(Questions for the elementary students will be taken from the bold sentences. Secondary questions come from the passage as a whole.)
by Ashley Wright
The renowned English philosopher Bertrand Russell once said “the best practical advice I can give to the present generation is to practice the virtue which the Christians call love.” As Christians many of us deeply desire to love those around us, but sometimes it can be hard to determine if our actions actually are loving. We may love our friends, but we cannot help them to cheat on their exams. Our parents love us and so they discipline us when we are young. Sometimes what seems loving, like helping a friend cheat, isn’t and what doesn’t seem loving, like a parent disciplining a child, is.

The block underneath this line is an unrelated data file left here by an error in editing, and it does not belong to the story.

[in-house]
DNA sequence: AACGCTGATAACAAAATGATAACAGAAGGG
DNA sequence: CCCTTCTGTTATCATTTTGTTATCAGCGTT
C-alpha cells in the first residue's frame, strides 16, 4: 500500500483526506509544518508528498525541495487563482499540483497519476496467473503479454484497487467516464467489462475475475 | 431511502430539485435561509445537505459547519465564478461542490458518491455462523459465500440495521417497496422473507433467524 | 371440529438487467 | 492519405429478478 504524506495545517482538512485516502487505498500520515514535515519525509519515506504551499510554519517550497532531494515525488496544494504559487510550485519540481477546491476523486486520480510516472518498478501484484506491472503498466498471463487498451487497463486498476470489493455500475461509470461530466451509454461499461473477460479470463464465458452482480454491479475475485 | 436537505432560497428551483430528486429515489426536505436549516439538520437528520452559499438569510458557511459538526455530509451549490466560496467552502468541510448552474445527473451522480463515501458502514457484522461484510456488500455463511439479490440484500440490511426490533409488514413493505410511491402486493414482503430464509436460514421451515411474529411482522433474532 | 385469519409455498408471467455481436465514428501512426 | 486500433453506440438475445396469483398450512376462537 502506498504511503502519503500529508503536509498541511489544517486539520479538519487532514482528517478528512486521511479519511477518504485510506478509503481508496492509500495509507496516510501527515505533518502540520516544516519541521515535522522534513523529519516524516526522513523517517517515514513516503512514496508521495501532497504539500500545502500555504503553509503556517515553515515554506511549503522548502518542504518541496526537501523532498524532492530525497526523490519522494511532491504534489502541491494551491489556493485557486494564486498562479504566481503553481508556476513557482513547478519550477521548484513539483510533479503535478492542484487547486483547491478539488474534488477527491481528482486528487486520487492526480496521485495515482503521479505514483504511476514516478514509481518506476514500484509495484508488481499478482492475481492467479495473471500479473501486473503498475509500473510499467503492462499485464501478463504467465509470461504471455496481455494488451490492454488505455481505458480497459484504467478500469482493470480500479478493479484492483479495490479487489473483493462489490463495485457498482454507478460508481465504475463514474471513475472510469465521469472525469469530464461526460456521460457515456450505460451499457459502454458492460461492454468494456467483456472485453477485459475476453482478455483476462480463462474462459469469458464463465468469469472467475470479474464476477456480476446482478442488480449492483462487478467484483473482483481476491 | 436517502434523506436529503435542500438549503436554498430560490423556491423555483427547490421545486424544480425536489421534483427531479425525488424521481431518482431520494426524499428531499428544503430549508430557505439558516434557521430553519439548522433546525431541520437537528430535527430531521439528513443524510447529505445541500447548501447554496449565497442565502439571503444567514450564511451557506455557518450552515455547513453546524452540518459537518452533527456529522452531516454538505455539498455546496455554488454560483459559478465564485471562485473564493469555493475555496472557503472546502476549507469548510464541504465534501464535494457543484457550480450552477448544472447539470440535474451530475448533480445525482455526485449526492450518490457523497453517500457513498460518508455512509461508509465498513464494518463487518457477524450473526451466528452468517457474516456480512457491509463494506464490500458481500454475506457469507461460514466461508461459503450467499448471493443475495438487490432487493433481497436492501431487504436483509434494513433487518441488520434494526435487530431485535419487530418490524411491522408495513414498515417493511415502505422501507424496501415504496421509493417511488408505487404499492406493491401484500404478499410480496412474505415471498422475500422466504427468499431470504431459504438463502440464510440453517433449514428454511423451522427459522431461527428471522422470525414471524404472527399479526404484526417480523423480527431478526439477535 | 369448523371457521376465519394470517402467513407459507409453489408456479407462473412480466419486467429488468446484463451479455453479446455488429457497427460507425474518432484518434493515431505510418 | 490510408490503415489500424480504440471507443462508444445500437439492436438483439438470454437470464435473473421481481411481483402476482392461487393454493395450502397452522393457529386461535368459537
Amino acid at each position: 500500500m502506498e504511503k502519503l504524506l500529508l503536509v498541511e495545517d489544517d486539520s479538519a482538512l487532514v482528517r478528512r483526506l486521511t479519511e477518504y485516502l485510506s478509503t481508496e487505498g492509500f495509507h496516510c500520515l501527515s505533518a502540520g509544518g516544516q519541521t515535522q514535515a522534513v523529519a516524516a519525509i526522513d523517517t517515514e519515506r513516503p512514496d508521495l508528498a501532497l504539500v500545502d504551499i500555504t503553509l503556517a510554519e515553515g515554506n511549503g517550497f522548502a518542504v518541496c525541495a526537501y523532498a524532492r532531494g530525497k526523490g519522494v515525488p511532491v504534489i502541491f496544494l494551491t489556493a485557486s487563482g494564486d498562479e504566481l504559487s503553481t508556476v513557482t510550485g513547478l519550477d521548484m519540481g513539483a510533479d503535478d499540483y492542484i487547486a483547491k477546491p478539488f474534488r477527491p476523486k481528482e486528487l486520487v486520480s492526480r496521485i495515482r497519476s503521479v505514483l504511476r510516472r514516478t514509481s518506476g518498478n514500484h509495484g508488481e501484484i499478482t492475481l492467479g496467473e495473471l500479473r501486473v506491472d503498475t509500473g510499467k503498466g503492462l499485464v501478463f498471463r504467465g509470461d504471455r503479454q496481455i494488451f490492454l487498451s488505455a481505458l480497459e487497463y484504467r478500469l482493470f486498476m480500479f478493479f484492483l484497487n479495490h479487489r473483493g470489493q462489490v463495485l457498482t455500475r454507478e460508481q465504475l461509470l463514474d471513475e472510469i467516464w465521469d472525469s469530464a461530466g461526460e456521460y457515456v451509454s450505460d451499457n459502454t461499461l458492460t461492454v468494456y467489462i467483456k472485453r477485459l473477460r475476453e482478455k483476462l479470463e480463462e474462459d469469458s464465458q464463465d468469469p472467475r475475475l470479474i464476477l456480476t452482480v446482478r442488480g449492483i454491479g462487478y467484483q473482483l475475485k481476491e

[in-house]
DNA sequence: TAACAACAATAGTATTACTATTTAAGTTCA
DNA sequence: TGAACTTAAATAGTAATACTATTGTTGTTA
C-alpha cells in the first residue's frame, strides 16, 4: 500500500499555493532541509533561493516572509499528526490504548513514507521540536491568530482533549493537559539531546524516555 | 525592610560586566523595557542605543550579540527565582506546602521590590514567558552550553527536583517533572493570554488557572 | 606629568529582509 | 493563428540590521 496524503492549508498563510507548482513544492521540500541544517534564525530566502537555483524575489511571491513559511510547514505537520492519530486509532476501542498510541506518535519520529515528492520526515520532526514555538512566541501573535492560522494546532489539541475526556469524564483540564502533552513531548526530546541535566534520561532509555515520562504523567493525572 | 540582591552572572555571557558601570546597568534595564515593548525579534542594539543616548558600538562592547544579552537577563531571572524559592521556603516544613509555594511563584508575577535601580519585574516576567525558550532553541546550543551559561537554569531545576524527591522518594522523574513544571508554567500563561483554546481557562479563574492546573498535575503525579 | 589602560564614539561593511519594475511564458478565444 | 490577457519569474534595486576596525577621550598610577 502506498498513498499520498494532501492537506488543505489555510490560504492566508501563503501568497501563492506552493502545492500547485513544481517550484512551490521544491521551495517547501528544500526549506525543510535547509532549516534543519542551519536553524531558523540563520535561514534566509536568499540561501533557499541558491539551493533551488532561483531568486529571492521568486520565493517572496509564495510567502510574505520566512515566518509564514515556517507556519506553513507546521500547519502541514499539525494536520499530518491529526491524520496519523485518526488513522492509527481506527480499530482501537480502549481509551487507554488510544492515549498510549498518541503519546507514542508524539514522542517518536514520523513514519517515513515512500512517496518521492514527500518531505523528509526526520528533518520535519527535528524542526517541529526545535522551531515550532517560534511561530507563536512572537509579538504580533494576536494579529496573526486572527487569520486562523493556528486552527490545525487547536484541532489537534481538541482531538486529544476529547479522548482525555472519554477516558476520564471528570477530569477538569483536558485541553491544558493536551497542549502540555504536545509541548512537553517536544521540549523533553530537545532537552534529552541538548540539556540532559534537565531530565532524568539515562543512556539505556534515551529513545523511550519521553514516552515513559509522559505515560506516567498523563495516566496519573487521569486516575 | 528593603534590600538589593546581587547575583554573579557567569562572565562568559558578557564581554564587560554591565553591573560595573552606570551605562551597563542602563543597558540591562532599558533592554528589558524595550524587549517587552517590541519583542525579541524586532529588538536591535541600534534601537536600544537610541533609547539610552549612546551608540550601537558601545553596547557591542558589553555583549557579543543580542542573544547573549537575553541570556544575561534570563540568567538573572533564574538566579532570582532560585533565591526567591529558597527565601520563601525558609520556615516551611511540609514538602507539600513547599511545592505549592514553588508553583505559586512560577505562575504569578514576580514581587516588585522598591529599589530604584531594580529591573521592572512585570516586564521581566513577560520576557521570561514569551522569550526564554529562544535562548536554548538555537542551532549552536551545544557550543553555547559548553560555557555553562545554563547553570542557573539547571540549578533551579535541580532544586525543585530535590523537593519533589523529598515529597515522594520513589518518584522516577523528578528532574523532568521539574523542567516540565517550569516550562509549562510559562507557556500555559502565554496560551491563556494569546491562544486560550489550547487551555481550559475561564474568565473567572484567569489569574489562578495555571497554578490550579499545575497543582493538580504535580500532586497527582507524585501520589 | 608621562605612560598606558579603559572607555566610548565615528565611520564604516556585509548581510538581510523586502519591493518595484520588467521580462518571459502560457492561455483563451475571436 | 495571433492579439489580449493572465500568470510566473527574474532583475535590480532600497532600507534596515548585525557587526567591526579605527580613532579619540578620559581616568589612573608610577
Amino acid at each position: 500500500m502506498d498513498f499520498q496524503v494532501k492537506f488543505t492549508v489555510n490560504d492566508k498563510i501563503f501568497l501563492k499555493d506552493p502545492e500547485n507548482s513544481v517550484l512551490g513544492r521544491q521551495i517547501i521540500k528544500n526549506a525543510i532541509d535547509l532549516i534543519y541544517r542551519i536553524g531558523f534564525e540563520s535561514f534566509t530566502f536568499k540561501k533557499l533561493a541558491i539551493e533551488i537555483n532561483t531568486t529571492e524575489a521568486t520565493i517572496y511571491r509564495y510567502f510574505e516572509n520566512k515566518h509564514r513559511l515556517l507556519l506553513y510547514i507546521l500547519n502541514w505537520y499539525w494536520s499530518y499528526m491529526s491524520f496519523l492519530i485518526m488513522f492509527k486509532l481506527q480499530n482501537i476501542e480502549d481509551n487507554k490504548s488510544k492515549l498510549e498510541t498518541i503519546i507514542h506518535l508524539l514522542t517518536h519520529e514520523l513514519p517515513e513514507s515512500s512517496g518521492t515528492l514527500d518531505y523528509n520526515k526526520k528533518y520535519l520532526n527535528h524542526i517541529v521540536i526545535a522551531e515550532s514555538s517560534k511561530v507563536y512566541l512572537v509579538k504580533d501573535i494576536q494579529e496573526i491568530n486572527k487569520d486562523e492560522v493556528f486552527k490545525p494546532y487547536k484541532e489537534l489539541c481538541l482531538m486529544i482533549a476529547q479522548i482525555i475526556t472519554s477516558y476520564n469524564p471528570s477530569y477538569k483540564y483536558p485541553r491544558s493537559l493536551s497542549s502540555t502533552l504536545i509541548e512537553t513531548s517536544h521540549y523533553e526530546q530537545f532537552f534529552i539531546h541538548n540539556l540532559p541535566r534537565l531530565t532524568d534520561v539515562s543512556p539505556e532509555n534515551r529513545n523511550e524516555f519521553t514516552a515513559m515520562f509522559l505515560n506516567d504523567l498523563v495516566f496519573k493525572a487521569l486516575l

This same paradox applies to giving aid as well. (It’s sparked a field of study called development economics.) Sometimes we do projects in other countries that we think will be helpful, but we actually end up hurting those who live there. For this reason, we have to be especially careful when we try to help developing countries. To quote another Englishman, former prime minister Benjamin Disraeli, “the greatest good you can do for another is not just to share your riches but to reveal to him his own.” We want to do what helps the third world and to enable those who live there to use their gifts- their enthusiasm, their intelligence, their creativity- to help their country because often they know better than we do what would actually be helpful.